Going back to the biennale, there’s so much information to absorb that we wanted the buildings that we were in charge of to have their own independent strength. That they weren’t just kind of a collection of exhibits, but that the buildings and their own characteristics are something that you remember, in addition to the contents they hold. We were able to see the Corderie [inside the Arsenale, the city’s old shipyard–turned–art exhibition venue] completely empty. It just seemed an awful pity that one would go to the biennale and never appreciate that. It’s such a heroic space. So what we’ve done is literally make that more present. It is incredibly powerful because of its linear form. If you think of Venice and all its intrigue—all its canals and all its different shapes—there’s this moment of clarity in the Arsenale.

Yvonne Farrell Shelley McNamara Interview

The atmospherics of the Venetian archipelago—and the repose found in the off-season Arsenale (pictured), early morning Doge’s Palace, or the studios at Palazzo Fortuny at midday—informed McNamara and Farrell’s conceptual framework for their biennale. Courtesy La Biennale di Venezia


Those are things I associate with your architecture—rectilinearity, clarity, strength. With Bocconi and UTEC [a university in Lima, Peru, whose campus Grafton designed in 2015], there is a physicality and weighty presence to both buildings, and they are unabashed about this. Is it right to say that these are constants in your work?

YF: It’s something that we first developed in Bocconi. We were actually doing bridges at the same time. One of the saddest moments in architectural history, we think, is when schools of architecture and engineering split. We believe that the clarity of engineering and the spatial ideas of architecture are indelibly connected to one another. With structure, there is a framework for freedom, and you can see this within UTEC. The structure allowed us to prize apart the various needs and to have circulation [pathways], which [were], if you like, akin to bridges. Students are suspended above Lima, where they’re conscious of the city but also of the campus itself. So structure became the kind of underpinning of life.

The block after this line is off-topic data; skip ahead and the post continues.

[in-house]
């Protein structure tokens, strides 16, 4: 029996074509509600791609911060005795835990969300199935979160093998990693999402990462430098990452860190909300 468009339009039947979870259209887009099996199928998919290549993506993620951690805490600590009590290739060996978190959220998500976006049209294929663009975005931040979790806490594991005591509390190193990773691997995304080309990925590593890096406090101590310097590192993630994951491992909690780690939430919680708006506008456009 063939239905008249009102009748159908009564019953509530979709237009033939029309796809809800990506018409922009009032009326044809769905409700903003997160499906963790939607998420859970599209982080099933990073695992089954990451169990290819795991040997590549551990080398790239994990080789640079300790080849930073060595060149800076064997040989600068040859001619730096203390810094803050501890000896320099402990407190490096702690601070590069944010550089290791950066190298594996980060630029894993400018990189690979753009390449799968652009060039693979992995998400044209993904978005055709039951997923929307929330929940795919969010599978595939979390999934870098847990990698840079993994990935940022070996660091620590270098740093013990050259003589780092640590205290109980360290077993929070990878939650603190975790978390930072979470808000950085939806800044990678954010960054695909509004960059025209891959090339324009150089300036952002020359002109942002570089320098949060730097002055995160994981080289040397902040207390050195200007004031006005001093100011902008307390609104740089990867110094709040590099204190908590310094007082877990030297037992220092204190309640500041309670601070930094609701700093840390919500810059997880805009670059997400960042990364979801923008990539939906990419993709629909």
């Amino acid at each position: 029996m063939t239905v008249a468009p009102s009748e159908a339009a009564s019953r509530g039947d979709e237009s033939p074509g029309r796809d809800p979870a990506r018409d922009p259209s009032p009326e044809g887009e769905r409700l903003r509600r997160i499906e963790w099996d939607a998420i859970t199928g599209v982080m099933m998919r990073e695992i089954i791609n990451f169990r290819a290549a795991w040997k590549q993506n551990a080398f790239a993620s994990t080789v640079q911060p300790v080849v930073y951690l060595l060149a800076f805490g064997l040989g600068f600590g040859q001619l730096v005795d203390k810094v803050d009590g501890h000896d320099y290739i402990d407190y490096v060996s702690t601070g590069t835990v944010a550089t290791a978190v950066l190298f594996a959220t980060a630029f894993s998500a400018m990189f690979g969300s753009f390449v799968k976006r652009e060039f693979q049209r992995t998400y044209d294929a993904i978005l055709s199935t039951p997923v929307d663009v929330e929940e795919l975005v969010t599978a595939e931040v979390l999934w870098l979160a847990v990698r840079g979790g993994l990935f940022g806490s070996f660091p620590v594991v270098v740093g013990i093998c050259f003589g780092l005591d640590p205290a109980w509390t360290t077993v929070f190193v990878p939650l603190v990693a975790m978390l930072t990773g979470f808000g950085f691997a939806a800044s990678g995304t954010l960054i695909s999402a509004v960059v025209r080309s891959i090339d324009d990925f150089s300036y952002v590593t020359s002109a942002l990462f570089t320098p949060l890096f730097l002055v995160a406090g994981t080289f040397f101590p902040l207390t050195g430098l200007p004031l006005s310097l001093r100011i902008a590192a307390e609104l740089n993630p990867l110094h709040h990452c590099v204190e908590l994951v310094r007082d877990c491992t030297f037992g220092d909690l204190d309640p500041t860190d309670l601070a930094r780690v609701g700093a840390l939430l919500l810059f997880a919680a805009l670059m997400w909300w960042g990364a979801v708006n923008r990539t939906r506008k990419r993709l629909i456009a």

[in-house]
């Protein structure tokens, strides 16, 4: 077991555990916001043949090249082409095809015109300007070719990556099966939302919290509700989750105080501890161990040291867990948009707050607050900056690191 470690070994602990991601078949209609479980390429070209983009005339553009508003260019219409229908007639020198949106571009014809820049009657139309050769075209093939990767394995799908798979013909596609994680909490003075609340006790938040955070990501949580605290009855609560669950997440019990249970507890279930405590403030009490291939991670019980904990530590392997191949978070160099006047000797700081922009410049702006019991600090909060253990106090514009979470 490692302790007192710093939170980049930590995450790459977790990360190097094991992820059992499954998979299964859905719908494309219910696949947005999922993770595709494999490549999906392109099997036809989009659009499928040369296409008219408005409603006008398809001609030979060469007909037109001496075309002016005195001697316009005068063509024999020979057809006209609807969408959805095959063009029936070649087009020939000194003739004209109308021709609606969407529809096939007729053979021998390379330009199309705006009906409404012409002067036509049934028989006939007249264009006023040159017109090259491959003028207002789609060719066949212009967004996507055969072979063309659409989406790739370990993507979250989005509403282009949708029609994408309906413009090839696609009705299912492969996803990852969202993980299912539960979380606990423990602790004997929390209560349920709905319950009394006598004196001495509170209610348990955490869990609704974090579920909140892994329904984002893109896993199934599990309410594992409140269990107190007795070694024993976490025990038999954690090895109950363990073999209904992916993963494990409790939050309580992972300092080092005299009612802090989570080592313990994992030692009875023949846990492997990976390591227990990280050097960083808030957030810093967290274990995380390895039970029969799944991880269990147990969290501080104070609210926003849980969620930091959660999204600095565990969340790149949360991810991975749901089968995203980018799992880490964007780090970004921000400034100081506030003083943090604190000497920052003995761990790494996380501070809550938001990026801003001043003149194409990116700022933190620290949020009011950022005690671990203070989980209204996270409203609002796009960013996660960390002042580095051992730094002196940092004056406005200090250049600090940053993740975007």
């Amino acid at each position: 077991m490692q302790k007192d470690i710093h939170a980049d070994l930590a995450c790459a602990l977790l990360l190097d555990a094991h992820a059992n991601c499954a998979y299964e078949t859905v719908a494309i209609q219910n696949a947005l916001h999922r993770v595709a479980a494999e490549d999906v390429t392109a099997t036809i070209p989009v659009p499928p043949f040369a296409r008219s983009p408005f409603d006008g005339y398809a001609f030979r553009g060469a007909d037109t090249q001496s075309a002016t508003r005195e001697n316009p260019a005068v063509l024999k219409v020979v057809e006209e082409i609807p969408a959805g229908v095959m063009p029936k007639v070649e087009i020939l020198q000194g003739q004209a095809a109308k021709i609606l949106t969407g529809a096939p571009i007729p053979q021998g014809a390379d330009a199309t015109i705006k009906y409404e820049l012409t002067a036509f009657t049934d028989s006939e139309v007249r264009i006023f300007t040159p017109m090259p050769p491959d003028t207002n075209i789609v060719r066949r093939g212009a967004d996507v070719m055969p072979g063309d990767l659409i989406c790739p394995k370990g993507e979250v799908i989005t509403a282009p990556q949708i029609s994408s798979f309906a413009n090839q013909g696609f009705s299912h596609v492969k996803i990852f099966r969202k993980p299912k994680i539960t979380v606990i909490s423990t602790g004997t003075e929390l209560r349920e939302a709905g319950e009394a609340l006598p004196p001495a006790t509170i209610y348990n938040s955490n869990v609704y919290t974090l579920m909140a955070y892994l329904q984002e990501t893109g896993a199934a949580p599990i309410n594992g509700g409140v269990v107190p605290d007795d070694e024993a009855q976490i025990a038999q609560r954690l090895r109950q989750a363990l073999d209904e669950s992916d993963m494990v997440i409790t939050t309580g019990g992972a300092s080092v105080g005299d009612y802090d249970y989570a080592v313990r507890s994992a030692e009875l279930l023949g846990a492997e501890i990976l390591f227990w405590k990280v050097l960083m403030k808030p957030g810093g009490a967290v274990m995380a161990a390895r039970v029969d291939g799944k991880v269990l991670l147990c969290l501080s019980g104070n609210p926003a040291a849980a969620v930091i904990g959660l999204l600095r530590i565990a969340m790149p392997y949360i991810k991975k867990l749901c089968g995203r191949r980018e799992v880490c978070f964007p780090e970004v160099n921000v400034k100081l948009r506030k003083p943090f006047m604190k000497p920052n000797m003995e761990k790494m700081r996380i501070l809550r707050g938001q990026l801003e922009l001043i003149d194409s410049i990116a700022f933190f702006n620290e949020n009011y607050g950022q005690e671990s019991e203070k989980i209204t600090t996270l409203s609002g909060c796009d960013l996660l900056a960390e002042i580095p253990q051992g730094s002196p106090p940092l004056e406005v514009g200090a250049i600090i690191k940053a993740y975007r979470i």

SM: We also became aware of how many contemporary buildings didn’t have that kind of ancient sense of channeling the forces of gravity. I think it was Iñaki Ábalos who wrote a very interesting essay about how architecture has lost the ability to make these great walls like [the ones] the ancients made. That seemed a territory that we would like to try to move into.

Anything is possible when you don’t have to provide for insulation or piping.

SM: But as Yvonne said, once we really started to develop the idea of how much a structure makes the space, of how little you need to do once you make a great structure, how much it can do without almost anything else, that leads you to a sense of either lightness or horizontal space or vertical space.

YF: At the same time, there are many contemporary buildings being built around the world that are very beautiful in a kind of “bony” sense. But they get wrapped and they lose their skeletal power. I suppose what interests us is that there’s some sort of synthesis between what the structure is doing and the space. At Bocconi, when the sun shines, the light dissolves this incredibly strong structure. In a sense, we discovered that light obliterates structure.

Much of that—about the joining of engineering and architecture, or the foregrounding of structure—strikes me as being somewhat Modernist, which isn’t a criticism. How far are you willing to embrace that connection, or is it more incidental to your conception of architecture?

SM: We are aware of the connection. Part of it is functional—with the LSE project [a large building for the London School of Economics], for instance, we started with light, air, water, moonlight, ventilation. It was really interesting to start with those kinds of basic themes, which lift the spirit and make you feel good. In the end, that’s the material we deal with. I remember a poet friend saying to me, “Your material is light, isn’t it?”—just as theirs is words. I just thought that was really beautiful. It sounds so simple, but the materials of architecture are free. And what do we do with them? How do we deal with the air and the wind and the rain?

YF: We are interested in the wide spectrum of architecture, from infrastructure projects down to the most minuscule one that an architect has control of. That was really the other part, to start with the basics. Architects should not forget that when people sit against a brick wall, that brick radiates heat, that there’s warmth there. Architecture, if you like, is not designed as a neutral thing.